Adiposity-Independent Effects of Aging on Insulin Sensitivity and Clearance in Humans and Mice
Helen S Goodridge,
Jason K. Kim,
Yii-Der I Chen,
Leslie J Raffel,
Thomas A Buchanan,
Willa A Hsueh,
Jerome I. Rotter,
Mark O Goodarzi,
Posted 30 May 2018
bioRxiv DOI: 10.1101/333997 (published DOI: 10.1002/oby.22418)
Posted 30 May 2018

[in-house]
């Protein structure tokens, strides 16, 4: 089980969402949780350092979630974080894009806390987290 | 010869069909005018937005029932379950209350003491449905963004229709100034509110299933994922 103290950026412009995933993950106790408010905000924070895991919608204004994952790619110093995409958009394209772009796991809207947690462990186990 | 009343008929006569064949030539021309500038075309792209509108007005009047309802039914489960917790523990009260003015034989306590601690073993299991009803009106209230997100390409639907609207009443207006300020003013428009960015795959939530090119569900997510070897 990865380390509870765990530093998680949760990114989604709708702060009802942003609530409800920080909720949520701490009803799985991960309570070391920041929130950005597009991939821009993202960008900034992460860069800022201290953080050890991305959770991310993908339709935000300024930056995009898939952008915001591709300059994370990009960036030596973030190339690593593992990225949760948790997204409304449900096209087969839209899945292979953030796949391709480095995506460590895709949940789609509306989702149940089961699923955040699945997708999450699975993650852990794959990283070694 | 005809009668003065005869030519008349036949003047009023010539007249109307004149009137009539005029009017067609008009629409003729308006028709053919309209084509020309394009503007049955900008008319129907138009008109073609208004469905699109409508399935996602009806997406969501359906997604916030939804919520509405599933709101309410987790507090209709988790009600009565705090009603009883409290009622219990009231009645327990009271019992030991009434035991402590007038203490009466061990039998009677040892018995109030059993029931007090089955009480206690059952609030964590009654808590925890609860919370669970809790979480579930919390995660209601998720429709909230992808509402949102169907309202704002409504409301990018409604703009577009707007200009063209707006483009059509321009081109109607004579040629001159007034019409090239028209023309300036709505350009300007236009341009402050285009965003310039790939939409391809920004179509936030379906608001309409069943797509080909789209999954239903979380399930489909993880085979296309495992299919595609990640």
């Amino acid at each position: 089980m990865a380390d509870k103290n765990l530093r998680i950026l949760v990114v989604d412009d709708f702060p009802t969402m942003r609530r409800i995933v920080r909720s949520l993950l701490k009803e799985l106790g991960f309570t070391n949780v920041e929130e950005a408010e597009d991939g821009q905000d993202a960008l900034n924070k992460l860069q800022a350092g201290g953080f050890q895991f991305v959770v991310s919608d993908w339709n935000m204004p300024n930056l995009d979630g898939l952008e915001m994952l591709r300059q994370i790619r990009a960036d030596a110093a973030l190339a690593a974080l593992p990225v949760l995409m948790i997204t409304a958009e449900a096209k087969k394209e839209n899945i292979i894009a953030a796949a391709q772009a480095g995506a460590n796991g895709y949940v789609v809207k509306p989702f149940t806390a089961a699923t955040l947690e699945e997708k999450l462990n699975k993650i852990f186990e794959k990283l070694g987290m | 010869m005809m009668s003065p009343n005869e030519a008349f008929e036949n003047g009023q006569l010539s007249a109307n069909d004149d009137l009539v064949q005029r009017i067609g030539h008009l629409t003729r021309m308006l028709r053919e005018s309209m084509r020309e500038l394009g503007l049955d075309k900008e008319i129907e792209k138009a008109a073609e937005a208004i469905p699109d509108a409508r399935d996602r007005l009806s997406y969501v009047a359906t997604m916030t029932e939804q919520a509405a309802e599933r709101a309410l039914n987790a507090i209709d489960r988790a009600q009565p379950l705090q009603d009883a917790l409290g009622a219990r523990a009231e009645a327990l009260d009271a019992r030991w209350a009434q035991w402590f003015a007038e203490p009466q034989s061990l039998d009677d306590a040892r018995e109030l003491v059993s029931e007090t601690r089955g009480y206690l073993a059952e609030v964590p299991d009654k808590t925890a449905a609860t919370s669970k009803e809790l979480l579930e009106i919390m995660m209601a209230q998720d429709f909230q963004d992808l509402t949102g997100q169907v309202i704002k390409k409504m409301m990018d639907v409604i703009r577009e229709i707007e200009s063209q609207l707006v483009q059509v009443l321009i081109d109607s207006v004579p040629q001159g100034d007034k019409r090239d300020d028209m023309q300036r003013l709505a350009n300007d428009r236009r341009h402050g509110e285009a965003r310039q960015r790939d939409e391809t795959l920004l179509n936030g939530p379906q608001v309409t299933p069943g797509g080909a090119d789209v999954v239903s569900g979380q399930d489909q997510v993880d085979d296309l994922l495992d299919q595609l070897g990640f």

Aims/hypothesis: Aging is associated with impaired insulin sensitivity and increased prevalence of type 2 diabetes. However, it remains unclear whether aging-related insulin resistance is due to age per se, or increased adiposity associated with advanced age. In the present study, we investigate the impact of aging on insulin sensitivity independent of changes in body composition. Methods: Cohorts of C57BL/6J male mice at 4-8 months of age (young) and 18-27 mo (aged) exhibiting similar body composition were characterized with static (plasma glucose and insulin levels) and dynamic (glucose and insulin tolerance tests) measures of glucose metabolism on chow and high-fat diets. Insulin sensitivity was assessed by hyperinsulinemic-euglycemic clamp analysis. The relationship between aging and insulin resistance in humans was investigated in 1,250 non-diabetic Mexican-American individuals who underwent hyperinsulinemic-euglycemic clamps. Results: In mice with similar body composition, age had no detrimental effect on plasma glucose and insulin levels. However, aged mice demonstrated mildly, but reproducibly, improved glucose tolerance on both chow and high-fat diets due to increased glucose-stimulated insulin secretion. Moreover, hyperinsulinemic-euglycemic clamps revealed impaired insulin sensitivity and reduced insulin clearance in aged mice on both diets. Consistent with results in the mouse, age remained an independent determinant of insulin resistance after adjustment for body composition in Mexican-Americn males. Advanced age was also associated with diminished insulin clearance, but this effect was dependent on increased BMI. Conclusions/interpretation: This study demonstrates for the first time that aging per se impairs insulin sensitivity independent of adiposity in mice and humans. These results raise the possibility that the pathogenetic mechanisms of age-related and obesity-associated insulin resistance are distinct.
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